Source: Manufacturing Supply Chain

Applying it to software development

Modern ways of building applications can be categorized into three phases: source, build, and package stages. Each of these stages could be vulnerable to attackers. During the source stage, developers write custom code. The build stage is responsible for assembling the raw files of source code and transforming them into binaries (output used for deployment). Finally, the deployment and package stage gets the final software ready for deployment to production use.

Just as car manufacturers outsource many parts to suppliers or offshore teams to accelerate production, software development also involves using external tools from suppliers, which are open-source packages and libraries, to accelerate their delivery cadence.

The three most important phases of the software supply chain as it relates to software development are source, build and deployment and package. At a basic level, here are some explanations for each category.

  1. Source: Involves creating the actual code used to build an app. It consists of an assembly of a longer list of components, including custom code, open-source dependencies, publicly hosted code repositories, build and packaging scripts, containers, and more.

  2. Build: The process of compiling and transforming the source code into a deployable form, typically binaries or executable files. Agile has changed how software is developed, and many organizations utilize Continuous Integration (CI)/Continuous Development (CD), a practice for frequently and automatically building, testing, and deploying software changes. Examples include GitHub Actions or GitLab runners.

  3. Deployment and Package: This involves bundling software components and dependencies, like libraries and resources into a deployable format and distributing it for installation on target systems, streamlining application deployment and updates.

Layers of Software Supply Chain Attacks

After building upon a basic understanding of each of these areas, let’s understand how risks can be introduced at each layer.

According to the NIST guide, an SSC attack is when a malicious party tampers with steps, artifacts, or actors within the chain to compromise the consumers of a software artifact down the line. In order to carry out an SSC attack, an attacker needs to subvert, remove, or introduce a step within the SSC process to modify the resulting software product. The chart below shows the various areas where an attacker could launch an attack against the supply chain.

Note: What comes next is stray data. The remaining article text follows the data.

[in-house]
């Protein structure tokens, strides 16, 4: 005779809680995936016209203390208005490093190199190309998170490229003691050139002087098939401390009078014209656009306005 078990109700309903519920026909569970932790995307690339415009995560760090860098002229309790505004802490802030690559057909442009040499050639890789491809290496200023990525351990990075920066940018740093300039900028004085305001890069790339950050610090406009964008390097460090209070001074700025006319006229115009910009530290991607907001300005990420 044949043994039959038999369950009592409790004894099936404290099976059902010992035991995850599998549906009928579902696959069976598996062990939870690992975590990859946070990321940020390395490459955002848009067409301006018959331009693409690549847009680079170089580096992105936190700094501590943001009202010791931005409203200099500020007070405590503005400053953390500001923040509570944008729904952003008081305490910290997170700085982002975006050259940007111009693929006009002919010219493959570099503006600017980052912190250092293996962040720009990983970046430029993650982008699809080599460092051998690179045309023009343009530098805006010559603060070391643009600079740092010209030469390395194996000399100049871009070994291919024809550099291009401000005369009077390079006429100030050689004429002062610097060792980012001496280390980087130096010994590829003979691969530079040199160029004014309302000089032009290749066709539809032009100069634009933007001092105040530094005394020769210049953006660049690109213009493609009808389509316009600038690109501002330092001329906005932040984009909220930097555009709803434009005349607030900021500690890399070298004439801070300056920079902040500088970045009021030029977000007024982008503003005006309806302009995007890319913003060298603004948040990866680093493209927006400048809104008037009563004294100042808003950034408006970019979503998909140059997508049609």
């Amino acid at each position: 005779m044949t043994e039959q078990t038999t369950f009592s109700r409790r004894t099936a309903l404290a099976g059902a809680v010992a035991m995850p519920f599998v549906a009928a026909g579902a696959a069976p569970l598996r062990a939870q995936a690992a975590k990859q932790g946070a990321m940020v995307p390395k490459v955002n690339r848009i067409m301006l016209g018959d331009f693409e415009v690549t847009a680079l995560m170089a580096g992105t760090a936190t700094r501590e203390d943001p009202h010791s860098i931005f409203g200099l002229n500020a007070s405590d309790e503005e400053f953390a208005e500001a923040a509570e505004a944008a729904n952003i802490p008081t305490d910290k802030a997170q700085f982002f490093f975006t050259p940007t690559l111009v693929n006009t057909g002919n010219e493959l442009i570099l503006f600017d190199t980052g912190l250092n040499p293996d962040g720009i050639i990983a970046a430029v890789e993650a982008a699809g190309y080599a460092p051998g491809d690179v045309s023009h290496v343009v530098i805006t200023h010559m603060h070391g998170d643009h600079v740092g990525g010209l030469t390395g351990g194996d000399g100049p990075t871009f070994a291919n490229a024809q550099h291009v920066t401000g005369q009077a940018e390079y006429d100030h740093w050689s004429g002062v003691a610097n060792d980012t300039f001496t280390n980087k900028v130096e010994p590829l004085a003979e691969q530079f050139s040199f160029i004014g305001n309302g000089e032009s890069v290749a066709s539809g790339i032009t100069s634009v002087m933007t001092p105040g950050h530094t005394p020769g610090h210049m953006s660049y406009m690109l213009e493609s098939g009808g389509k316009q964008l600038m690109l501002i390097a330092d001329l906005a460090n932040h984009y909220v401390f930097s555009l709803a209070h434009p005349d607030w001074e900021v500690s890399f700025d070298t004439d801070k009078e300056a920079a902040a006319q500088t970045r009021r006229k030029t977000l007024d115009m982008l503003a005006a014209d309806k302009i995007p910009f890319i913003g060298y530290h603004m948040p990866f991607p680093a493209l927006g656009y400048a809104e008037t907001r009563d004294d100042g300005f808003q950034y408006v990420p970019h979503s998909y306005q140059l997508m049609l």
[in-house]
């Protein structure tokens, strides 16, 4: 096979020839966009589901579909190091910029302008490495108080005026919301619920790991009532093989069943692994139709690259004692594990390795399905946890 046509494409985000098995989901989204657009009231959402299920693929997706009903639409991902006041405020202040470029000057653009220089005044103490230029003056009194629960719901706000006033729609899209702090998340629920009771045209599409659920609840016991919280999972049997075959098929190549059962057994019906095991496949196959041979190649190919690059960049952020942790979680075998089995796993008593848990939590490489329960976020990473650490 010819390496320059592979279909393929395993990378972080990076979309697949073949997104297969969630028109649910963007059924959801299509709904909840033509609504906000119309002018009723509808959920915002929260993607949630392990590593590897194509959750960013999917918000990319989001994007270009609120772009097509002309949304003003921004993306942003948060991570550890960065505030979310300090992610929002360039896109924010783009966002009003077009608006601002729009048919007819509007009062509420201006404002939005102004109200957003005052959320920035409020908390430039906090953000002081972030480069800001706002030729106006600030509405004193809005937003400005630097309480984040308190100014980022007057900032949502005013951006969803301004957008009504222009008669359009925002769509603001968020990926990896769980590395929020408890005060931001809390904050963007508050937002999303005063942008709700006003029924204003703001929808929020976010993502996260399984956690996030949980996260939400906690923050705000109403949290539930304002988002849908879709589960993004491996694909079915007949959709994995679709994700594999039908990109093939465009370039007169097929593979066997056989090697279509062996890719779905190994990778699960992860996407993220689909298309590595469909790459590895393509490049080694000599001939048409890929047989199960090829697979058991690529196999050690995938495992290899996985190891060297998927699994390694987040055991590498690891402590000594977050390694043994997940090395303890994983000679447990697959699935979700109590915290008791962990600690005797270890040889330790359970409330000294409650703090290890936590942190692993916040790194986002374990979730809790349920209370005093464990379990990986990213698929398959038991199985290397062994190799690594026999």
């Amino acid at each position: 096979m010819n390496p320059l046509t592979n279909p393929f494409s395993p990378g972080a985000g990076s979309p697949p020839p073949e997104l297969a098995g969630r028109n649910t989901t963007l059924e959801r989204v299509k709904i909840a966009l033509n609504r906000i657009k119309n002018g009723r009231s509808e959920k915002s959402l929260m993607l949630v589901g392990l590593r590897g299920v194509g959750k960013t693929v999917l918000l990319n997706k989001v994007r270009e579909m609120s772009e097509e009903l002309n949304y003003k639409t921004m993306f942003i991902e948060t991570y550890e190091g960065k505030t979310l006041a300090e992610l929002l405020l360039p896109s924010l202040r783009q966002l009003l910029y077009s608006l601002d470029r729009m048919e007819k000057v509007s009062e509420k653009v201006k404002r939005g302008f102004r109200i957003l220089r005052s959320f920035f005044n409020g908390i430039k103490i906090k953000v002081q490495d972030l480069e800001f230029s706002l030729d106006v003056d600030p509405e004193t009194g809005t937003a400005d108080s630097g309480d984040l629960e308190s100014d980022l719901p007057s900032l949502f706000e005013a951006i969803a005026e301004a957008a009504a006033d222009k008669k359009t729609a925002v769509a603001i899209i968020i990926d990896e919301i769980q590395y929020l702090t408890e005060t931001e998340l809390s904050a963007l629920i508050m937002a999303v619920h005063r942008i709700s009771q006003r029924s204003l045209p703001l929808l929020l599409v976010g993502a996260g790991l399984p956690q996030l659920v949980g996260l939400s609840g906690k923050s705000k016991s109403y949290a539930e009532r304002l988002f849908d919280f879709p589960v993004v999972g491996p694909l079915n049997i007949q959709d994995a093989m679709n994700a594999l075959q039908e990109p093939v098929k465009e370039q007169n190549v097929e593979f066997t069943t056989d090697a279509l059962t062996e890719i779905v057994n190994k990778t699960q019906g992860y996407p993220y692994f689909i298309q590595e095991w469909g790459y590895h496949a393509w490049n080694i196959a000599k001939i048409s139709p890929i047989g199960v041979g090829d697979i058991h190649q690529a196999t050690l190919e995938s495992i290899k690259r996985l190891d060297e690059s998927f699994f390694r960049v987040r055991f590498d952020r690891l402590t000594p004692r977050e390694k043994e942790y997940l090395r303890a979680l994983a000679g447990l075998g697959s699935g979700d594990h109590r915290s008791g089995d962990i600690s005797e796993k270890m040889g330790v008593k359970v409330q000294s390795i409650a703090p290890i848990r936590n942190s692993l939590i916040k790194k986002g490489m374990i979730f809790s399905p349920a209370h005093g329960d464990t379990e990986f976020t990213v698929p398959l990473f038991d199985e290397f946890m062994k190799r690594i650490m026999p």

The Supply Chain Levels for Software Artifacts (SLSA) framework is another important framework used to understand each layer of attack. The SLSA (pronounced “salsa”) framework provides a checklist of standards and controls to prevent tampering, improve integrity, and secure open-source packages. SLSA breaks down the three categories (source, build and deployment) into eight distinct types of threats that could occur at each stage.

Using both definitions from the NIST and SLSA framework around the source, build and deployment/package stage. The rest of the report is built around exploring each of these areas in more depth.

  1. The Source Code Layer

  2. The Build and Pipeline Layer

  3. The Packaging and Deployment Layer

Source Code Layer

Everything begins at the source code where developers write custom code using languages like Javascript, C++ or Python. This section discusses SSC risks that could occur at the source code layer as well as the three solutions used to prevent these attacks.

  1. Source code review

  2. Managing access to code environments and IDE extensions

  3. Source code management systems (SCM)

Source code review

Code is the first and core ingredient in the software supply chain used to build the end product, an application. This code can be developed in-house or from external sources. As code moves across different hands, there are a number of vulnerabilities that occur here.